Friday, August 24, 2007

Chicago, Canada, Louisville all on tap for Sunday

We’re heading toward the end of summer and that means one thing – racing, and a lot of it. This Sunday, August 26, will feature three major North American events: The inaugural Ironman Louisville, Ironman Canada and the sports largest event, the Chicago Triathlon.

Ironman Kentucky and Canada will offer long-coursers one last chance to qualify for the 2007 Ford Ironman World Championship, while Chicago will showcase some of the world’s fastest short-course triathletes.

We won’t see too many of the top ITU athletes in the Windy City, as many of them are preparing for next weekend’s World Championship, in Hamburg, Germany. That being said, expect some fast times on the super-flat lakefront course.

The age-groupers will get an early start, which will give them a chance to watch the pros at 11 am. The men’s favorite is American Matty Reed, but he’ll get his fair share of competition from the likes of super-swimmers Brian Fleschman and Craig Walton, as well as Brian Lavelle and former duathlon World Champ Leon Griffin.

The pro women’s start list is even more impressive. Aussie Emma Snowsill has to be the favorite, but it will by no means be a walk in Grant Park for her. American Dede Griesbauer is a powerful biker, who has a good chance of leading the women into T2, but she’ll be challenged by Leanda Cave, Mirinda Carfrae, Becky Lavelle, Julie Dibens, Pip Taylor and Rebeccah Wassner.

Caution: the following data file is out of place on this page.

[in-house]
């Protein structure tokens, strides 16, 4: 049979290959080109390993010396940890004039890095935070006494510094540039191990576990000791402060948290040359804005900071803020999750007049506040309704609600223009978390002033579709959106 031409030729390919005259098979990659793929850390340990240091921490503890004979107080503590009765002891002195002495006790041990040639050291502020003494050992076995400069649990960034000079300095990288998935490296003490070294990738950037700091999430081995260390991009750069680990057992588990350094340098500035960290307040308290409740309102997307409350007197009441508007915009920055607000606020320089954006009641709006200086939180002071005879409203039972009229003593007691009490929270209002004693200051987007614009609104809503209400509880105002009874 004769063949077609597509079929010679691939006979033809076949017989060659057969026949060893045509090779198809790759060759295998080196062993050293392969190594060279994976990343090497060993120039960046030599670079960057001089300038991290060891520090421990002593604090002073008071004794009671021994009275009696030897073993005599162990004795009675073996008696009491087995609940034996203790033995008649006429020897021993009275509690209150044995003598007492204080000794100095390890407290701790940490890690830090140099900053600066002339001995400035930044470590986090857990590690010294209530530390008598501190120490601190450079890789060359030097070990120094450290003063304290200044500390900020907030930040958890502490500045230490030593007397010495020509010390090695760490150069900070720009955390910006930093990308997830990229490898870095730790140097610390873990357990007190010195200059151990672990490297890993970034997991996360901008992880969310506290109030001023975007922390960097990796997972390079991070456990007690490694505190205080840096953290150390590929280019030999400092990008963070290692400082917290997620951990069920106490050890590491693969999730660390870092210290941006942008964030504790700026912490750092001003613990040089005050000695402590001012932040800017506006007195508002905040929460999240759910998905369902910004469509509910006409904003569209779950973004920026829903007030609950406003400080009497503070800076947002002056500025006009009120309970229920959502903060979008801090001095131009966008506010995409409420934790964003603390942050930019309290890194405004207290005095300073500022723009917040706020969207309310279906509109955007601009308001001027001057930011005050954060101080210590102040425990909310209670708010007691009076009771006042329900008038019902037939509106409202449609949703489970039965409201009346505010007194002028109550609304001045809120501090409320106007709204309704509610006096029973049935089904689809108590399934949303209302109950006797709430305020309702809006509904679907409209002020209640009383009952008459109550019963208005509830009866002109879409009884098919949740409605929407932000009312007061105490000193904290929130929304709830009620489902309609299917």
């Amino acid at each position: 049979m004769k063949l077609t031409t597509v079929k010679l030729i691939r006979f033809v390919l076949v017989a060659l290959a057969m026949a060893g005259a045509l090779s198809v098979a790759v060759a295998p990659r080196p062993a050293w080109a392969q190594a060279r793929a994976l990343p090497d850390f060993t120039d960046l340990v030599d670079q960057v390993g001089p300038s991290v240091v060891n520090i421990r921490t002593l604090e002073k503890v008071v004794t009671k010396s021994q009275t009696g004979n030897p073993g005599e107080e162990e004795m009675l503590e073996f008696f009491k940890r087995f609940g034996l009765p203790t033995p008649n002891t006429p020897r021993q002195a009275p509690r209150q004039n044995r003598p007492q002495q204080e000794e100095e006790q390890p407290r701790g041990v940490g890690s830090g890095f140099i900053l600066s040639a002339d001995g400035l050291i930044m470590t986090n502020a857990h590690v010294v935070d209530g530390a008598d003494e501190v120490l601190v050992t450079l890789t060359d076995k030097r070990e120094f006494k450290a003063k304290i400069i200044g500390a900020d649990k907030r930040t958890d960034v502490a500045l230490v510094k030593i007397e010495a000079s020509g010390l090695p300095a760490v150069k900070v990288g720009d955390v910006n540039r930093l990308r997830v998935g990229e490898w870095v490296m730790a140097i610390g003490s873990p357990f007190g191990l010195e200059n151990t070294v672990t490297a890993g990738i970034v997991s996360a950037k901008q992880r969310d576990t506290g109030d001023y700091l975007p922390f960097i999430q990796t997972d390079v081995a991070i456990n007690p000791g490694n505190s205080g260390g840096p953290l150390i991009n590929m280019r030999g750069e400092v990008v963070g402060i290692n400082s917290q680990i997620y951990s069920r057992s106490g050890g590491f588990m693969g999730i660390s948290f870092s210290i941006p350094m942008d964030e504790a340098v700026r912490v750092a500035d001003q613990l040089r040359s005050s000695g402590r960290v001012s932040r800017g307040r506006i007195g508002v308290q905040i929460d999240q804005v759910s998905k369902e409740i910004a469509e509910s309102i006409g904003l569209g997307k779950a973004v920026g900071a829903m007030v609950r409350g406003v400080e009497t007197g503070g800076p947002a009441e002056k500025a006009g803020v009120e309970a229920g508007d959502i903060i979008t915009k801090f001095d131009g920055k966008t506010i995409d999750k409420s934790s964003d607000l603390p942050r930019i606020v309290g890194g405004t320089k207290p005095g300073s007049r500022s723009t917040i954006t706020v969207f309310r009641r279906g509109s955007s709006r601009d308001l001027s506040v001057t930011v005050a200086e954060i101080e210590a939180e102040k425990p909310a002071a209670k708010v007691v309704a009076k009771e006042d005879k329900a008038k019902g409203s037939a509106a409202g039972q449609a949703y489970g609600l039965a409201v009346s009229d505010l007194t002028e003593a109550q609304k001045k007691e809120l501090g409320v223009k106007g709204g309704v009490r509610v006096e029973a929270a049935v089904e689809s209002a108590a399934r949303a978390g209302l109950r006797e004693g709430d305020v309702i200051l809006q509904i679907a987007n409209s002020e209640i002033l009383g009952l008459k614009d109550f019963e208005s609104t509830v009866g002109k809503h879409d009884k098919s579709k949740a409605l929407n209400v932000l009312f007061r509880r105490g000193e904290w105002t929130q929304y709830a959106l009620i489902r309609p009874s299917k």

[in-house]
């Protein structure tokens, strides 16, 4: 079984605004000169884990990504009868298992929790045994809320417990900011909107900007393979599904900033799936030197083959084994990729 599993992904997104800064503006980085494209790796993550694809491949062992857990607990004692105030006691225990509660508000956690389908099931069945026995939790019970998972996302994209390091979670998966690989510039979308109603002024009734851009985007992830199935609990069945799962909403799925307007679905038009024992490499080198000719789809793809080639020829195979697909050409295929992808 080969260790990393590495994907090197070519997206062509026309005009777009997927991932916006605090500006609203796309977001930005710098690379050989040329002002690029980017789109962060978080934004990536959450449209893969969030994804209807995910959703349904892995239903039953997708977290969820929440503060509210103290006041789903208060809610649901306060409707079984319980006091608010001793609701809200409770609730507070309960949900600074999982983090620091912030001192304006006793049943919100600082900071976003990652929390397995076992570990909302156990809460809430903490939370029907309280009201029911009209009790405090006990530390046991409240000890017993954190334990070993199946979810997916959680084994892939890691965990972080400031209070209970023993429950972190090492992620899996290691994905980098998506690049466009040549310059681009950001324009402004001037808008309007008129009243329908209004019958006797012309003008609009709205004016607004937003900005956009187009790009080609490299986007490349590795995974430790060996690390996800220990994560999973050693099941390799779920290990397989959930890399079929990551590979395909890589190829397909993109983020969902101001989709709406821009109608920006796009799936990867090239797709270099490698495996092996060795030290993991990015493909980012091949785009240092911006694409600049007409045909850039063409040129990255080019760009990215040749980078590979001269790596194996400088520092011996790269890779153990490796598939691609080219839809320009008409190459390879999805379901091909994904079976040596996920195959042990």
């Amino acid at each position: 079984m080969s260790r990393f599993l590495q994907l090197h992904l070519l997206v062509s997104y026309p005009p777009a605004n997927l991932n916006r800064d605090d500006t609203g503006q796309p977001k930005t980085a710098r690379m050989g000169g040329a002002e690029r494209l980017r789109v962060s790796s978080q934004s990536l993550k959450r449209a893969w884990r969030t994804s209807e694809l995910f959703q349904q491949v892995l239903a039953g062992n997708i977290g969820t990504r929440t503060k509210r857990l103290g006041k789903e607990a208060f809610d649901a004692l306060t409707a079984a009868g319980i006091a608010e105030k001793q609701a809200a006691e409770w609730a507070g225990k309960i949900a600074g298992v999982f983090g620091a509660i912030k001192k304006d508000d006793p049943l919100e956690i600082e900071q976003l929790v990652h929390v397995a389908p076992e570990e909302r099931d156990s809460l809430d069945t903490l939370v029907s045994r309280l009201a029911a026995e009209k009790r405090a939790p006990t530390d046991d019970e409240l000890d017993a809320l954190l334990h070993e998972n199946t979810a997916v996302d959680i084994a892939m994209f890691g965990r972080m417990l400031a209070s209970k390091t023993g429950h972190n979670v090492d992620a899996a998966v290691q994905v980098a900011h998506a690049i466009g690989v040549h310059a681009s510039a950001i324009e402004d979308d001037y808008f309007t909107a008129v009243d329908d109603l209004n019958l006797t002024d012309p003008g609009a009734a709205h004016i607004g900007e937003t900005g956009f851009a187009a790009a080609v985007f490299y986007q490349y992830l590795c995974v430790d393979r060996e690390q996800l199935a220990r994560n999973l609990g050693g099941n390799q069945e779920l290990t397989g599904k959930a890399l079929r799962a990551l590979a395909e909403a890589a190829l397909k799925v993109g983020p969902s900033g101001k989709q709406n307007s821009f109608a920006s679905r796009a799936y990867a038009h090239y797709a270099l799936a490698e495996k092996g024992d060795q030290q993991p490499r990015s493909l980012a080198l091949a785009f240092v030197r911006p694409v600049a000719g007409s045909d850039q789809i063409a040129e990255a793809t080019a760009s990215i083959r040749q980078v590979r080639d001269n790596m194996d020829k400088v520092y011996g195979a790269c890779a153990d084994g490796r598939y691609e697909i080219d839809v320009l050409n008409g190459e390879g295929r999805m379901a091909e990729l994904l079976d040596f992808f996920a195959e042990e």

A mere six-hour drive from Chicago you’ll find Louisville, Kentucky – home of Ironman’s newest event. The course is sure to be one of the more interesting 140.6-milers out there, starting off with a hot tub-like dip in the 85-degree waters of the Ohio River. Course officials modified the swim this morning, due to heavy upriver rain. Athletes will now be shielded from much of the heavy current.

The swim is likely to be the coolest part of the day for the athletes, as August in Kentucky usually means triple-digit temps. The mercury is set to hit 100 today and tomorrow, before “cooling” off into the low-90’s for Saturday and Sunday.

The bike course will feature rolling hills, similar to those found at Ironman Wisconsin, before things flatten out for the marathon through the city that Muhammad Ali, Louisville Slugger and Jim Beam built.

The finish line is sure to be one of the most spectacular in all of Ironman, with athletes running down 4th Street Live – one of Lousiville’s most popular hangouts.

While many of the top Ironman pros have finished their Kona prep races, a few have penciled in Lousiville as a key race. Czech Petr Vabrousek figures to be the favorite, but expect Eagleman champ TJ Tollakson to charge hard on the bike. Also in the mix on the men’s side will be Alex Taubert, Craig McKenzie, Chris McDonald, Andreas Neidreig and Chris Hauth. As for the women, expect a showdown between American Heather Gollnick and German Nina Craft, who is racing in her first full season since a doping suspension.

Those heading North, to Ironman Canada, will be treated to much milder mercury. Temps are expected to be in the mid-70’s in Penticton, which will be a big help for athletes trying to conquer the grueling bike course.

It’s hard to find a clear-cut favorite in the deep men’s field at Canada. 2005 Ironman Wisconsin champ, Andriy Yasterbov, can close with one of the fastest marathons in the sport, but he’ll have to chase bike powerhouses Gordo Byrn, Kieran Doe and Wolfgang Guembel. German Jan Sibbersen, Ironman’s best swimmer, will have a chance if he can hang on to his early advantage.

The women’s race features two of Ironman’s most celebrated women: Heather Fuhr and Lisa Bentley. For Bentley, it’s only her second race of the season, due to an early-summer injury. Making things difficult for the two veterans will be youngster Sara Gross, as well as Linda Gallo and Andrea Fisher – two of the sport’s best swimmers.

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